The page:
In New Mexico, history is never an abstraction. Whether you are seeking shelter in a thick-walled adobe home, listening to the lilt of a native New Mexican’s words, tracing the path of acequias or tasting posole, you can sense history there. And there are few writers better able to tell that history than Marc Simmons.
The latest of his 37
books, Hispanic Albuquerque: 1706-1846, takes readers through the
Rio Abajo, or lower Rio Grande, during the time of Spanish rule.
Though the book is short and to the point, Simmons reaches three
hundred years into history and pulls out characters whose names
— and sometimes character traits — are familiar to
today’s residents of the Duke City (The city is named after
the Spanish Duke of Alburquerque). Simmons tells the tale of Elena
Gallegos (after whom a park on the east side of town is named), and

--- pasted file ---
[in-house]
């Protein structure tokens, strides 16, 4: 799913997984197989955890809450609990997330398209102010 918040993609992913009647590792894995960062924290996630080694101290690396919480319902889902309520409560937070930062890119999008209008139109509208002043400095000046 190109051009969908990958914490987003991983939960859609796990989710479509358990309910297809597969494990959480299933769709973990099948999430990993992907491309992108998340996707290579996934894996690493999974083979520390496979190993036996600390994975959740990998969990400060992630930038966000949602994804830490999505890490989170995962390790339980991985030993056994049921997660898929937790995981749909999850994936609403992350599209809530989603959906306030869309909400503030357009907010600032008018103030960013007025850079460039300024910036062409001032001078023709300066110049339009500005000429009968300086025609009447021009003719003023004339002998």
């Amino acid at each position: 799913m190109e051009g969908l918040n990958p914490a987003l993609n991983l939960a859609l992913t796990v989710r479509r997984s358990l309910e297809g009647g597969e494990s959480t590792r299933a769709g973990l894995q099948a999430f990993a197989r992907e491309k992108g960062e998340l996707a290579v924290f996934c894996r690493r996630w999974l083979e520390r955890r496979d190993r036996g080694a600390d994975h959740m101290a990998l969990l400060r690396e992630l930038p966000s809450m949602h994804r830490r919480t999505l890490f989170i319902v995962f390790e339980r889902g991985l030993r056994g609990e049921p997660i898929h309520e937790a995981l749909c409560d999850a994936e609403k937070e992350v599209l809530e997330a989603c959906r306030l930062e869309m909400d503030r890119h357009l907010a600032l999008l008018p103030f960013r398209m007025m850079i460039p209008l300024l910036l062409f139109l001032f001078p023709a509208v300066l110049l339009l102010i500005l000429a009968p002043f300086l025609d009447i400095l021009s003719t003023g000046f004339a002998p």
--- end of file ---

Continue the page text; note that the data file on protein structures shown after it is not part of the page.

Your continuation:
clues us into other individuals whose descendants still live in
these parts: Griegos, Chavez, Baca and Armijo.
reminds us of a time, not all that long ago, when the Sandia
Mountains hid Apache, Navajo and Comanche raiders; when Spaniards
retreated to El Paso for safety, and when settlers, soldiers and
missionaries vied for the land, power and souls of the Rio Grande
tribes. Even though the book is about Albuquerque, it’s also
about the Rio Grande. That river — now the scene of battles
among irrigators and cities and endangered species —
fulfilled a promise that gold never delivered. The river provided
water to drink, cropland to plow, a corridor to travel and a
defense against the desert.
by Marc Simmons
University of New Mexico Press,
More than just a city on a river
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